4. Get well soon, Mike.

    Taking care of that other item, it appears that Captain Kirk* will make a brief visit to space courtesy of Jeff Bezos and Blue Origin.

    *Well, sure. But it wouldn’t have been nearly as click-baity if I’d said TJ Hooker was going to space, right?

    “You can’t be a real country unless you have a beer and an airline. It helps if you have some kind of a football team, or some nuclear weapons, but at the very least you need a beer.” – Frank Zappa

  5. Daryl Gregory & Michael J. DeLuca, October 20th


    Proof of vaccination is required to enter; face masks required when not seated *

    Dear Friends,

    We are very excited to finally return to in-person* readings at the KGB Bar in Manhattan’s East Village for this month’s guests, Daryl Gregory & Michael J. DeLuca, Wednesday, October 20th, 7pm ET!

    Welcome back everyone!

    We still plan to publish a video recording of the event on YouTube, but our readings will no longer be presented live. We will deeply miss the interactions with all of you from around the globe, and we sincerely thank you for all your support of our reading series and the KGB Bar these difficult last eighteen months.

    We will still be providing the audio podcasts as usual, and we hope that you will engage with us on social media and, hopefully, in person sometime soon! Thank you.

    If you’d like to support the Fantastic Fiction at KGB reading series, please click here.

    Stay well.

    Matt & Ellen

    Proof of vaccination is required to enter; face masks required when not seated.

    FANTASTIC FICTION at KGB reading series, hosts Ellen Datlow and Matthew Kressel present:???

    Daryl Gregory & Michael J. DeLuca, October 20th, 2021, 7pm ET.

  6. Saladin Ahmed was also a finalist for the Astounding Award in 2010 and 2011 – a signal honor for a writer.

    Keeping getting better, Mike.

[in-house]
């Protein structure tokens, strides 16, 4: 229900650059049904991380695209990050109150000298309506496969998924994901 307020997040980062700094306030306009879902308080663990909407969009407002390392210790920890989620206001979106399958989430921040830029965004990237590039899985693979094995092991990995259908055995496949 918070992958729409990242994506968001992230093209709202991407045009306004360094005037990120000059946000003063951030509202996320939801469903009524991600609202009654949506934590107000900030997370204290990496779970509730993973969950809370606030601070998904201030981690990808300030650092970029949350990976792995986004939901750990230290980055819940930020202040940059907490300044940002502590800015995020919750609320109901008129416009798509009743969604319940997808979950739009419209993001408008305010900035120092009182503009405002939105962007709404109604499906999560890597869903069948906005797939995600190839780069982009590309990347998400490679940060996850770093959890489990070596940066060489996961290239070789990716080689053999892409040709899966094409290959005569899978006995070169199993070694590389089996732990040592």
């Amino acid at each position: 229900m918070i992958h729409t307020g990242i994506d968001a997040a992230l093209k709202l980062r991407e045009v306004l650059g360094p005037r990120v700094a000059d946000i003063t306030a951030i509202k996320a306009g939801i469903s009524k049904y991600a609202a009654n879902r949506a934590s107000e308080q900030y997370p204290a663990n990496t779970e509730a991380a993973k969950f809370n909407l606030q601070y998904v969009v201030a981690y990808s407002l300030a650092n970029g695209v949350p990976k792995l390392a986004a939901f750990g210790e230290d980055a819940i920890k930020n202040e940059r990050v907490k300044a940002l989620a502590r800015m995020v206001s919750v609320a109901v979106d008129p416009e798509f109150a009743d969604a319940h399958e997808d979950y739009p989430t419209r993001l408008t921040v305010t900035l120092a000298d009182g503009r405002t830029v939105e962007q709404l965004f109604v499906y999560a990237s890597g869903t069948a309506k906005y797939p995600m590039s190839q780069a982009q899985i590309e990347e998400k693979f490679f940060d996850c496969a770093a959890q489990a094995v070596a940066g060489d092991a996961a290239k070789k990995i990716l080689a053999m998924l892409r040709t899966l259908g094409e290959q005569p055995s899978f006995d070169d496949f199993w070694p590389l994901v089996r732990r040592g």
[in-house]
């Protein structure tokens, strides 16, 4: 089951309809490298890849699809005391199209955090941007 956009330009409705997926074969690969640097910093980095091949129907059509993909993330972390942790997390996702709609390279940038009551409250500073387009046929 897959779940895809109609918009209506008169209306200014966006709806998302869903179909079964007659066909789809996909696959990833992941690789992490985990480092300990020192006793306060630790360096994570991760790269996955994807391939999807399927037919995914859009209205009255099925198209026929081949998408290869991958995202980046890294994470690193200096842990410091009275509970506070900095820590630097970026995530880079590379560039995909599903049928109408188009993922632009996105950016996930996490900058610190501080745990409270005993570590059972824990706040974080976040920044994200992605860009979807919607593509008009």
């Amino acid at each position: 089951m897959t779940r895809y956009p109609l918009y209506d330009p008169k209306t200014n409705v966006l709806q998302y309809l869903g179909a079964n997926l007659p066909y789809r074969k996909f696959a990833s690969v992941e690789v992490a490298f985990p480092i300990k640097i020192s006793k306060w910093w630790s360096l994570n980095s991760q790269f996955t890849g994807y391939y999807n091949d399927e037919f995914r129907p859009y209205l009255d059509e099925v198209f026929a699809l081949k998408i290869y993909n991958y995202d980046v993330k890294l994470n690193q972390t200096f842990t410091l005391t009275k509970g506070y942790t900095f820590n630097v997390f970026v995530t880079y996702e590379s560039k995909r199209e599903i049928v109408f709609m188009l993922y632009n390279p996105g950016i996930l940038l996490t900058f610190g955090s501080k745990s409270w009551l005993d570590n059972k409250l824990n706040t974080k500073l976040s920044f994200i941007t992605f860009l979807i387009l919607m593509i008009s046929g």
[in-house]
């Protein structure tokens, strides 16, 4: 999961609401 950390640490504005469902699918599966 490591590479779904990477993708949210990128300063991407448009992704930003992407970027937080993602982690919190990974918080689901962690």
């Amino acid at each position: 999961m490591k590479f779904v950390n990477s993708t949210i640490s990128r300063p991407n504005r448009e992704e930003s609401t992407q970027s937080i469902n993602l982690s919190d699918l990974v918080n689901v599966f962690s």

7. Which Shatner-in-Space scenerio should we be lobbying for:
    1, Spacewalking Shatner “jumping and sliding” across the hood of the craft?
    2, Shatner looking out the window, and seeing a spooky angry alien jumping up and down on the wing?

  8. I’m trying to think of books which have systems go down after a routine update and drawing a blank. Overall, there seems to be the assumption that software updates will be a rare occurrence, and make major changes when they happen.

  9. @bookworm1398:

    I’m trying to think of books which have systems go down after a routine update and drawing a blank.

    Well, comic books are all about the “reboot.”

  10. @Daniel Dern
    (3) Shatner looking out the window and seeing a starship – or even just a shuttlecraft – passing by?

  11. Thanks for the Big Idea link, Paul. I’m already halfway through Scales and Sensibility and enjoying it a lot.

  12. From j-archive, here are the questions from tonight’s Double Jeopardy category “Sci-Fi Movie Synopses”:

    $400: Rick retires Replicants, Roy (Rutger) ruminates in rain

    $800: Linguistics lass learns lexicon of labyrinthine life forms

    $1200: Beleaguered botanist bolsters base, buddies bounce back, boost on board

    $1600: Aging actors assume anterior aspects, Allen aids admiring aliens against annihilation

    $2000: Cruise & crafty computer collaborate on crimes not yet committed

    One of Matt’s sacrificial competitors actually got two of these. She guessed wrong on a third, but at least the guess was PKD-related (Total Recall) and therefore in the right ballpark.

  13. I figured out those Jeopardy questions but slowly. I’d have embarrassed my fellow fans if I was on that episode.

  14. To me, $400 and $1600 are obvious, I think I know $1200, I have a guess for $2000 but I haven’t seen it, and I really don’t know $800.

  15. @David Shallcross
    I think the key to $800 is Ted Chiang.
    I have to admit that I only get two. I don’t think I’ve seen any of them, though.

  16. I can’t work out $1200. The only movie I can think of with a botanist is [rot13]Wheenfvp Cnex and I don’t see how that fits.

    Oynqr Ehaare
    Zvabevgl Ercbeg

  17. Y’all know j-archive has the correct responses, right? (As well as the incorrect ones and who gave them, and whether all three contestants were stumped.)

  18. gottacook on October 4, 2021 at 7:18 pm said:

    Y’all know j-archive has the correct responses, right?

    No I didn’t.
    Also, fun trivia question: guess how many episodes of Jeopardy I’ve seen? 🙂

  19. David Shallcross, you’re right. I should have known my guess was too obscure for Jeopardy.

  20. I recognized $1200, without at all remembering what the film’s name is.

    Best wishes, Mike.

  21. Camestros Felapton wrote:

    New band name: Gur Znegvna and the Cbgngbrf of Znef

    The perfect opening act for Grignr and the Many Fauceted Scarlet Emeralds.

  22. Feel better soon, Mike! Recovery from anything seems to take longer than it did in the 80s and 90s for some reason (hush, youngsters).

    @Daniel Dern: I’m voting for 2. How much would we have to raise to get The Shat to do that?

    @Cam: But you’re legally required to mention gur cbbc when talking about gur cbgngbrf. Particularly when it’s a band name.

    @bookworm1398: The LA public library tweeted that books still worked!

    Seeing as I’m posting this from the year 702, I guess I’ll go read that “ur doin medieval all rong” from the other day.